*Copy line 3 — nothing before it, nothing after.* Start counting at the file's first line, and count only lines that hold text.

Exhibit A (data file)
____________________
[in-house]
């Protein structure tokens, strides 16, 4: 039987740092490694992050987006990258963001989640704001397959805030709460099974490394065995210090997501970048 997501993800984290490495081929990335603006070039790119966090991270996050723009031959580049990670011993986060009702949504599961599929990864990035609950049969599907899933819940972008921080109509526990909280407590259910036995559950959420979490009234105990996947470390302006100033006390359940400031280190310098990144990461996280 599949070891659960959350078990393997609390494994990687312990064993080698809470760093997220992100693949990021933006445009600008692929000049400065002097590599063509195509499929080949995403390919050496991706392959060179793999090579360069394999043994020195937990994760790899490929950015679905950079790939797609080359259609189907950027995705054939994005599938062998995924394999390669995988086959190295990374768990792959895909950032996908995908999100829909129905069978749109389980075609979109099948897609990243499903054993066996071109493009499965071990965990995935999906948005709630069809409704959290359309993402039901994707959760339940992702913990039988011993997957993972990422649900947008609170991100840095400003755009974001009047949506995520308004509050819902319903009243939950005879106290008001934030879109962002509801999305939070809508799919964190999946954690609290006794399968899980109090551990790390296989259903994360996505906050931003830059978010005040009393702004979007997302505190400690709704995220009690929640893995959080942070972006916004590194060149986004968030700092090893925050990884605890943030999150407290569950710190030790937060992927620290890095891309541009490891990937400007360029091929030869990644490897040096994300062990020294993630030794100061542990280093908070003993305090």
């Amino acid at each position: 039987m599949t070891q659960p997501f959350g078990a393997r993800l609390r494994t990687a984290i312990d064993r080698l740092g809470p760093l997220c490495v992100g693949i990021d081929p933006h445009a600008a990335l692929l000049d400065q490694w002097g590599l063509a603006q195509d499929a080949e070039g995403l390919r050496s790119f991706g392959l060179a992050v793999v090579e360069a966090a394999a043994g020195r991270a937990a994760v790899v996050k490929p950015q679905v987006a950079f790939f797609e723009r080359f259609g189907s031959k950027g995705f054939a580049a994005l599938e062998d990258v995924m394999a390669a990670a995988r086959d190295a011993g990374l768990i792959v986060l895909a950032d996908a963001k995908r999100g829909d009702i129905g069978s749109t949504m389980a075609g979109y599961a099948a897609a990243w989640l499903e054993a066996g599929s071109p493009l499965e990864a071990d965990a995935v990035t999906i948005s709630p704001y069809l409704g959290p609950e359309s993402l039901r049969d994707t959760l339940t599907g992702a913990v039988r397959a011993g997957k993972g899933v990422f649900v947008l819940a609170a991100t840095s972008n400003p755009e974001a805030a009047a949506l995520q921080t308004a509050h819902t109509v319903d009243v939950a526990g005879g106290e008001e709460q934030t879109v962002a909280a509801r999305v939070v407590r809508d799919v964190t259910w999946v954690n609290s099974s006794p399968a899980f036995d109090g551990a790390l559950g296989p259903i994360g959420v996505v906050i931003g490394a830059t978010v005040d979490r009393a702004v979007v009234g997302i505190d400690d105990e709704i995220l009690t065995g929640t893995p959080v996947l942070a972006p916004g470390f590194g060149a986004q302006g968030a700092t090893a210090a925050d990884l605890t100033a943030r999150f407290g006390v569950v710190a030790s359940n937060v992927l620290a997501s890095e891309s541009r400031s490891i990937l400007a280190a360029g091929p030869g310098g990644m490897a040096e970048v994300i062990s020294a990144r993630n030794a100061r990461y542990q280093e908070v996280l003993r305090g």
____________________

């Amino acid at each position: 039987m599949t070891q659960p997501f959350g078990a393997r993800l609390r494994t990687a984290i312990d064993r080698l740092g809470p760093l997220c490495v992100g693949i990021d081929p933006h445009a600008a990335l692929l000049d400065q490694w002097g590599l063509a603006q195509d499929a080949e070039g995403l390919r050496s790119f991706g392959l060179a992050v793999v090579e360069a966090a394999a043994g020195r991270a937990a994760v790899v996050k490929p950015q679905v987006a950079f790939f797609e723009r080359f259609g189907s031959k950027g995705f054939a580049a994005l599938e062998d990258v995924m394999a390669a990670a995988r086959d190295a011993g990374l768990i792959v986060l895909a950032d996908a963001k995908r999100g829909d009702i129905g069978s749109t949504m389980a075609g979109y599961a099948a897609a990243w989640l499903e054993a066996g599929s071109p493009l499965e990864a071990d965990a995935v990035t999906i948005s709630p704001y069809l409704g959290p609950e359309s993402l039901r049969d994707t959760l339940t599907g992702a913990v039988r397959a011993g997957k993972g899933v990422f649900v947008l819940a609170a991100t840095s972008n400003p755009e974001a805030a009047a949506l995520q921080t308004a509050h819902t109509v319903d009243v939950a526990g005879g106290e008001e709460q934030t879109v962002a909280a509801r999305v939070v407590r809508d799919v964190t259910w999946v954690n609290s099974s006794p399968a899980f036995d109090g551990a790390l559950g296989p259903i994360g959420v996505v906050i931003g490394a830059t978010v005040d979490r009393a702004v979007v009234g997302i505190d400690d105990e709704i995220l009690t065995g929640t893995p959080v996947l942070a972006p916004g470390f590194g060149a986004q302006g968030a700092t090893a210090a925050d990884l605890t100033a943030r999150f407290g006390v569950v710190a030790s359940n937060v992927l620290a997501s890095e891309s541009r400031s490891i990937l400007a280190a360029g091929p030869g310098g990644m490897a040096e970048v994300i062990s020294a990144r993630n030794a100061r990461y542990q280093e908070v996280l003993r305090g």